What Are Foregone Earnings?
Foregone earnings represent the difference between earnings actually achieved and the earnings that could have been achieved with the absence of fees, expenses, or lost time. As such, a large portion of foregone is represented by the amount that the investor spent on investment fees, which often make up a sizable percentage of investment earnings.
The assumption is that if the investor had been exposed to lower fees, they would have automatically earned a better return. The concept of foregone earnings is typically used when referring to sales charges, management fees, or total expenses paid to funds.
- Foregone earnings represent the difference between an investment's actual earnings and the earnings that could have been realized had there been no fees.
- Foregone earnings, therefore, are the investment capital that the investor spent on investment fees.
- The concept of foregone earnings assumes that investors exposed to lower fees earn better returns in the market.
- Sales charges and operating fees, incurred by an investor in a mutual fund, are examples of investment fees that lead to foregone earnings.
Understanding Foregone Earnings
Foregone earnings, as they relate to investment performance, can cause a big drag on the long-term growth of assets and investments. Fees are usually charged to investors for access to mutual funds, exchange-traded funds (ETFs), and other pooled investment vehicles. Mutual funds are actively managed funds, meaning they're a collection of securities bought and sold by a portfolio manager. ETFs are passively managed funds, meaning they typically track an index such as the S&P 500 and, therefore, have lower fees than mutual funds.
Something as seemingly innocent as a front-end load or a 1% management fee can cost thousands of dollars as the years pile up, thanks to the wonders of compound returns. Investors must research the costs associated with each investment to limit foregone earnings.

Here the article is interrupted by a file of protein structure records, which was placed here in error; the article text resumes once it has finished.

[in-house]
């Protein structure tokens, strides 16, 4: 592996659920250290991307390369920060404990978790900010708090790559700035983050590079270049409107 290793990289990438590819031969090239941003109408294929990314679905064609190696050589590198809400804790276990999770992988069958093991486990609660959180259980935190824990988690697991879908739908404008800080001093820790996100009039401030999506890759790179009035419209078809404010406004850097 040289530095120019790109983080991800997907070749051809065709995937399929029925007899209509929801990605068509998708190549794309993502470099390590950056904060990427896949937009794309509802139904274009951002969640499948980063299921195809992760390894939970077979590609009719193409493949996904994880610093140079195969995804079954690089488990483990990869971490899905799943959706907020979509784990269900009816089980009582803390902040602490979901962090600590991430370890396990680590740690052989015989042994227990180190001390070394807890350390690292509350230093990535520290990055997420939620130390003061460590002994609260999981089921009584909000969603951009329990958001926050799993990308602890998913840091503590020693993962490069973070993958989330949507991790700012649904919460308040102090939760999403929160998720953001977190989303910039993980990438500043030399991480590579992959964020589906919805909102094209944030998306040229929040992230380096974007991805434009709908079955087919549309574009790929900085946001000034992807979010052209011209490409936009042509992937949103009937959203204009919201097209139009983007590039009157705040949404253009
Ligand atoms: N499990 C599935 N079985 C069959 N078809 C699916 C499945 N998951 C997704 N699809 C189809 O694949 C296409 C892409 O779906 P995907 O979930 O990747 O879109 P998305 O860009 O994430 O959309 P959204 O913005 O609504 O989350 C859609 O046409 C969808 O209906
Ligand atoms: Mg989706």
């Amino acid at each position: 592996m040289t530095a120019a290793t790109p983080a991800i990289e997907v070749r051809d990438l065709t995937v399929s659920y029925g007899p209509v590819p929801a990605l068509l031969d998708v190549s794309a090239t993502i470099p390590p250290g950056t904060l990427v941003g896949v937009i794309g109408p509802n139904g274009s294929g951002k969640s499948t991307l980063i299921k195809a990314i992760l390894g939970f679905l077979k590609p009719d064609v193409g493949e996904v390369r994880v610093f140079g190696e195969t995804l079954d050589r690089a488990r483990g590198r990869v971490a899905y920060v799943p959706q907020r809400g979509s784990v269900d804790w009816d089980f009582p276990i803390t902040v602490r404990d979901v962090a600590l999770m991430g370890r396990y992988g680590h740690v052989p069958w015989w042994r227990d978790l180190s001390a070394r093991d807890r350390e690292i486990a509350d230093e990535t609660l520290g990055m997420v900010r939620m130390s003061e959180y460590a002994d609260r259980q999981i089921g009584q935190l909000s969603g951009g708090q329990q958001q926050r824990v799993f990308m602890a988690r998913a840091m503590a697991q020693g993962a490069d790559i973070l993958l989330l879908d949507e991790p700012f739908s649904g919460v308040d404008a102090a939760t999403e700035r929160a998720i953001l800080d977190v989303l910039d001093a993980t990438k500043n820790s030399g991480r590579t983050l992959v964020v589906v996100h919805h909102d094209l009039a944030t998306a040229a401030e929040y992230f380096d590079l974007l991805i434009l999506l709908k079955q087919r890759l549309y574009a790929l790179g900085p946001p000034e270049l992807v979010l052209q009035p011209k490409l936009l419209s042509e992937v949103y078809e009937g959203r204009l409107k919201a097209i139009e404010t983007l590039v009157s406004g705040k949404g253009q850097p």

Examples of Foregone Earnings
Sales charges can be a significant expense for investors. The Financial Industry Regulatory Authority (FINRA) provides the following schedule, which outlines potential front-end load sales charges for investing in mutual funds. The table also shows the various breakpoints whereby the sales charges are reduced based on the amount of funds invested.
|Possible Breakpoint Discounts|
|Investment Amount||Sales Charge|
|Less than $25,000||5.00%|
|At least $25,000 but less than $50,000||4.25%|
|At least $50,000 but less than $100,000||3.75%|
|At least $100,000 but less than $250,000||3.25%|
|At least $250,000 but less than $500,000||2.75%|
|At least $500,000 but less than $1,000,000||2.00%|
|$1 million or more||No sales charge|
Sales charges can occur at various points in the investment process. Sales charges are commissions charged by distributors that compensate the broker for sales.
Below are three examples of the types of sales charges and when they occur.
- Front-end sales charges are calculated as a percentage of the notional amount or initial investment at the time of the purchase. Typically, class A shares have front-end sales charges associated with them.